2012 report from the Canadian Institute for Health Information (CIHI)
In the Canadian context, the IT enablement of healthcare is a double edged sword: while technology offers great potential for the creation of new levels of patient service, implementation can be a sharp edged lesson in the importance of strategic planning and coordination. The need for more sustainable outcomes in Canadian healthcare is patent. Healthcare costs are high (and expected to rise with the aging of our population), but budgets are decreasing: according to a
, though healthcare costs have doubled over the past decade, spending is expected to increase by 3.4%, a decrease from the average 7% annual increases experienced between 1998 and 2008.
CIHI CEO John Wright attributes this decrease to provincial and territorial government efforts to control costs: “Unlike in the past, they’re not cutting programs as much as looking at improving productivity, reducing overhead, controlling compensation and seeking value-for-money initiatives.” Beyond this budgetary imperative to seek value-for-money, the need to improve efficiencies in the delivery of healthcare is another concern, and one that is especially acute in rural and remote geographies, where sparse hospital coverage and shortages of trained practitioners leave many Canadian communities, particularly in the far north, underserviced.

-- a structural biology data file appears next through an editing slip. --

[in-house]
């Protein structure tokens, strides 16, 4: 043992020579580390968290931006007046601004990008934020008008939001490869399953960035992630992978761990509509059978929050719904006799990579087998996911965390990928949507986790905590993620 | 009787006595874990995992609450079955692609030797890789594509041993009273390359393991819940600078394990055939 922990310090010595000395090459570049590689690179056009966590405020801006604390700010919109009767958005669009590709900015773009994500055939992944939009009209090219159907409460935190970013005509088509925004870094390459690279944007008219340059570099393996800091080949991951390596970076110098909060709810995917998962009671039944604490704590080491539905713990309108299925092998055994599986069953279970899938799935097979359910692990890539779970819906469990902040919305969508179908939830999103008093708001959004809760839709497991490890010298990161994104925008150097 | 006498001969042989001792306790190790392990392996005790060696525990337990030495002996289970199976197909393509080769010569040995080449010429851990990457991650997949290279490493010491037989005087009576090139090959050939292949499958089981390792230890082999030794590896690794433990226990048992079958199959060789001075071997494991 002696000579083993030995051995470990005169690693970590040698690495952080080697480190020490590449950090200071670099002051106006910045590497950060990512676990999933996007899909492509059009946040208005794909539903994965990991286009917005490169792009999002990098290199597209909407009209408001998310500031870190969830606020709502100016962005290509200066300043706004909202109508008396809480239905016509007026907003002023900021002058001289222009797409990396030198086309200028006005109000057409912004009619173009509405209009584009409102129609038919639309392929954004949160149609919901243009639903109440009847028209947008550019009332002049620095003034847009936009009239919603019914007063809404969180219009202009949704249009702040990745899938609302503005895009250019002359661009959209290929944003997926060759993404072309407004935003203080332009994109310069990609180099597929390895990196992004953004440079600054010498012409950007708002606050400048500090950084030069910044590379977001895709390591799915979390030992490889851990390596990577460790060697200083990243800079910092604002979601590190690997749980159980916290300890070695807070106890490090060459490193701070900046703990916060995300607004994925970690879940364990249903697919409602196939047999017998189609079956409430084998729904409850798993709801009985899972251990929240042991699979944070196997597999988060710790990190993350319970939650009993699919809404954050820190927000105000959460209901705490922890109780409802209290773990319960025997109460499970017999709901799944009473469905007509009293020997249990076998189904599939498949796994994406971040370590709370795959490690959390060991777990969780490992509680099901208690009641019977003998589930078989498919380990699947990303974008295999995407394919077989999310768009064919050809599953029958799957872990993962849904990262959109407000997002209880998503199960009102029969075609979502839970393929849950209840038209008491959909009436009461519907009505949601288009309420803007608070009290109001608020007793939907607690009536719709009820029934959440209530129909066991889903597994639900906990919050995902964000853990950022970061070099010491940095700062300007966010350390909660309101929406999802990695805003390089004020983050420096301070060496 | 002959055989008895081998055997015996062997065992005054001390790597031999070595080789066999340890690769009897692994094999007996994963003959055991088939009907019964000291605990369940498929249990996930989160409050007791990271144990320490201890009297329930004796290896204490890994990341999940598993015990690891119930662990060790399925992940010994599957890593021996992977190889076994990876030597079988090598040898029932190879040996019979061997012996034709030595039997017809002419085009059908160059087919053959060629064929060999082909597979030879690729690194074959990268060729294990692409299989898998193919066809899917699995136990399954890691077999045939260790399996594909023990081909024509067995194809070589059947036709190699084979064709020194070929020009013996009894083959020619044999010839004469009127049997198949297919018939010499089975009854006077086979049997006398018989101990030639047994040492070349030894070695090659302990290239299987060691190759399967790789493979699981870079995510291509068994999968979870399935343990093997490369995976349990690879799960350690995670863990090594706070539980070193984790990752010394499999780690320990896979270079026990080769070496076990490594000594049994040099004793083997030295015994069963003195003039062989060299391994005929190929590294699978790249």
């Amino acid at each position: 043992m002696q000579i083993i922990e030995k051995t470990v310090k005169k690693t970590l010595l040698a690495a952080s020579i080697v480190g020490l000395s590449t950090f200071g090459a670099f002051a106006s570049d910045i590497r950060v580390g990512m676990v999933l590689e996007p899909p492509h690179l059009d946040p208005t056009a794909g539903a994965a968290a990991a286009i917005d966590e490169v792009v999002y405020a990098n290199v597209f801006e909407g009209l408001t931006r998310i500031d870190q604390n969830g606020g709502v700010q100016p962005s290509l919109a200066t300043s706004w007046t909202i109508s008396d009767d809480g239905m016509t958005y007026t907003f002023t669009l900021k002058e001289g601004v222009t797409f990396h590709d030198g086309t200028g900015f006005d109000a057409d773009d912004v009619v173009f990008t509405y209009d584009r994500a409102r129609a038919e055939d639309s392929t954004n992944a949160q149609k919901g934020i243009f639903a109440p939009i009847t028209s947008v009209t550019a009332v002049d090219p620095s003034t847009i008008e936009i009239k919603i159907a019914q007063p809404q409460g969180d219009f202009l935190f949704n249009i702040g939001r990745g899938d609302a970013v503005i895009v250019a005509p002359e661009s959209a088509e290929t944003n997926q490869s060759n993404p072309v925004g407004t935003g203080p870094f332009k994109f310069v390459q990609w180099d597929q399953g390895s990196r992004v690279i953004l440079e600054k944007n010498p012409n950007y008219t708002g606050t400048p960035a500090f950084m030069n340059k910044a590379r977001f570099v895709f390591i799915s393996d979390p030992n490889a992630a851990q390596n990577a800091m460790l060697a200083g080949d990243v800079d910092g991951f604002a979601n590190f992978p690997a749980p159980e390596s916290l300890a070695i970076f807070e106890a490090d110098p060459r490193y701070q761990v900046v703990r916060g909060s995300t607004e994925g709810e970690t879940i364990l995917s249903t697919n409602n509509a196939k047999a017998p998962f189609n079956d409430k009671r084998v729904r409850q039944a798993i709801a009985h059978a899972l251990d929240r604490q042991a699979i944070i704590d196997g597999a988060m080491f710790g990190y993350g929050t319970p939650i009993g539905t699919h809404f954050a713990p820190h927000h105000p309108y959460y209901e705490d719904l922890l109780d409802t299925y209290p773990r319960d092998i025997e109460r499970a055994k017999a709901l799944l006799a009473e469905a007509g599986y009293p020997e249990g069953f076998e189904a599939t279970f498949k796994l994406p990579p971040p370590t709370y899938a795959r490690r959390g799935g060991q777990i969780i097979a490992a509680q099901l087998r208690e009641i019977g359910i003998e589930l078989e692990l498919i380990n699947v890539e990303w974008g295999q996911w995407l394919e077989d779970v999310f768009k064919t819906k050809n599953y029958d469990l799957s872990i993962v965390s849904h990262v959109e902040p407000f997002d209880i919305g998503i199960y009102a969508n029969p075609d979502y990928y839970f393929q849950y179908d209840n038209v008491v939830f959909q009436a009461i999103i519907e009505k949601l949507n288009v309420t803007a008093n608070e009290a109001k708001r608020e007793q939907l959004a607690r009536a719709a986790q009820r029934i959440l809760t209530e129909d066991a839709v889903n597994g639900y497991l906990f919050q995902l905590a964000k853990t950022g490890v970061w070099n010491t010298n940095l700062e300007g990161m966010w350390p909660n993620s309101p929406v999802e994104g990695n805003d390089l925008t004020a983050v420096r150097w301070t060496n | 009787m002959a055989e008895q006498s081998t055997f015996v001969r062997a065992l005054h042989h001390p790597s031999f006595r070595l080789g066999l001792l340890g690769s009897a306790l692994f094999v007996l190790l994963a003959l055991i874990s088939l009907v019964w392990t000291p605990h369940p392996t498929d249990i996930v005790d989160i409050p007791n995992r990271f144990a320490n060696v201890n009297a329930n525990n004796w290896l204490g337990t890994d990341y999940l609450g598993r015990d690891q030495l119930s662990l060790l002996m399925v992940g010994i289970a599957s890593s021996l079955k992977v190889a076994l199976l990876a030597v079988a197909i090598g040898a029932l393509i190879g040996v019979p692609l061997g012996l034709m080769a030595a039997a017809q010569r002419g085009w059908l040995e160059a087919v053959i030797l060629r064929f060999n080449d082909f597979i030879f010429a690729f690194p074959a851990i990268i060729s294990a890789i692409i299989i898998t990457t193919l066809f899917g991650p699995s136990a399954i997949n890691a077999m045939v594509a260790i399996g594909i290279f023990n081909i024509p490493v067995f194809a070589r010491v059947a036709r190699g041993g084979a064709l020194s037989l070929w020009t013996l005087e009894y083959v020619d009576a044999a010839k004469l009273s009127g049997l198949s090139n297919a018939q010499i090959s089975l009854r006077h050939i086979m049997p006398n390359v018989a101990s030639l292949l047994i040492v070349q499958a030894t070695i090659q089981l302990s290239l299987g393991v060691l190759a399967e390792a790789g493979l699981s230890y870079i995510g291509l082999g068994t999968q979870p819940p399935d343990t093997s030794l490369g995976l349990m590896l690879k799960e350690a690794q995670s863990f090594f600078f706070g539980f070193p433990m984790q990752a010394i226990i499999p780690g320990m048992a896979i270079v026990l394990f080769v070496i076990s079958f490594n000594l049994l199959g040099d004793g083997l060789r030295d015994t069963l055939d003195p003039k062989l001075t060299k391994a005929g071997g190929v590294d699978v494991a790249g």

The productivity benefits associated with IT implementation are well known in many sectors, though in healthcare, the details may be less clear. One area that is drawing increased attention is telehealth, or connected healthcare, where ICT is used to provide remote clinical healthcare (telemedicine) often in emergency situations, to transmit medical imagery and other health informatics data, and to connect healthcare providers for collaboration on diagnostics, for specialist input in clinical situations and for medical education and the sharing of best practices. In these scenarios, ICT is used to provide video telephony, and also to connect medical devices for the M2M sharing of data - either between medical sites or between medical site and patient home - to support real time and advanced diagnostics. ITC plays a key role in these applications, providing specialized applications and server/compute capabilities, and the networking capability needed to connect devices, institutions involved in care and people. In a Healthcare Roundtable last week, Cisco highlighted a number of these use cases with the help of telehealth customers from around the world.